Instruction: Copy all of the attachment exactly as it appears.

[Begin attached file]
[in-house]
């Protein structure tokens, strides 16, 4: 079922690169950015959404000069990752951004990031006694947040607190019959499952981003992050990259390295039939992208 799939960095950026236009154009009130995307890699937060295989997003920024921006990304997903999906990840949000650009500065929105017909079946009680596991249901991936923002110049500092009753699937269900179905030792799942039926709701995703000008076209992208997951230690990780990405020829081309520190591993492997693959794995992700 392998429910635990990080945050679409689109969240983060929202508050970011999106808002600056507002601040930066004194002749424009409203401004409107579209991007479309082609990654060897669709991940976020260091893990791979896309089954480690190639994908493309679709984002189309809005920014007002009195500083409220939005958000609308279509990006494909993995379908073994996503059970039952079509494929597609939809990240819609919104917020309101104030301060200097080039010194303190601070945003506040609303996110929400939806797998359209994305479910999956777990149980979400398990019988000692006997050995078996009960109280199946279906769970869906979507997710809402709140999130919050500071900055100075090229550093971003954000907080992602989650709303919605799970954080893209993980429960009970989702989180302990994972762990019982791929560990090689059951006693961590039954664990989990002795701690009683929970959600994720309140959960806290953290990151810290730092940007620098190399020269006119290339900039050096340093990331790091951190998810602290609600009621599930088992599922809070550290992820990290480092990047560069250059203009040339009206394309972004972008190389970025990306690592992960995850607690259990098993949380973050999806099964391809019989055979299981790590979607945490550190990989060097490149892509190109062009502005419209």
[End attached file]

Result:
[in-house]
């Protein structure tokens, strides 16, 4: 079922690169950015959404000069990752951004990031006694947040607190019959499952981003992050990259390295039939992208 799939960095950026236009154009009130995307890699937060295989997003920024921006990304997903999906990840949000650009500065929105017909079946009680596991249901991936923002110049500092009753699937269900179905030792799942039926709701995703000008076209992208997951230690990780990405020829081309520190591993492997693959794995992700 392998429910635990990080945050679409689109969240983060929202508050970011999106808002600056507002601040930066004194002749424009409203401004409107579209991007479309082609990654060897669709991940976020260091893990791979896309089954480690190639994908493309679709984002189309809005920014007002009195500083409220939005958000609308279509990006494909993995379908073994996503059970039952079509494929597609939809990240819609919104917020309101104030301060200097080039010194303190601070945003506040609303996110929400939806797998359209994305479910999956777990149980979400398990019988000692006997050995078996009960109280199946279906769970869906979507997710809402709140999130919050500071900055100075090229550093971003954000907080992602989650709303919605799970954080893209993980429960009970989702989180302990994972762990019982791929560990090689059951006693961590039954664990989990002795701690009683929970959600994720309140959960806290953290990151810290730092940007620098190399020269006119290339900039050096340093990331790091951190998810602290609600009621599930088992599922809070550290992820990290480092990047560069250059203009040339009206394309972004972008190389970025990306690592992960995850607690259990098993949380973050999806099964391809019989055979299981790590979607945490550190990989060097490149892509190109062009502005419209």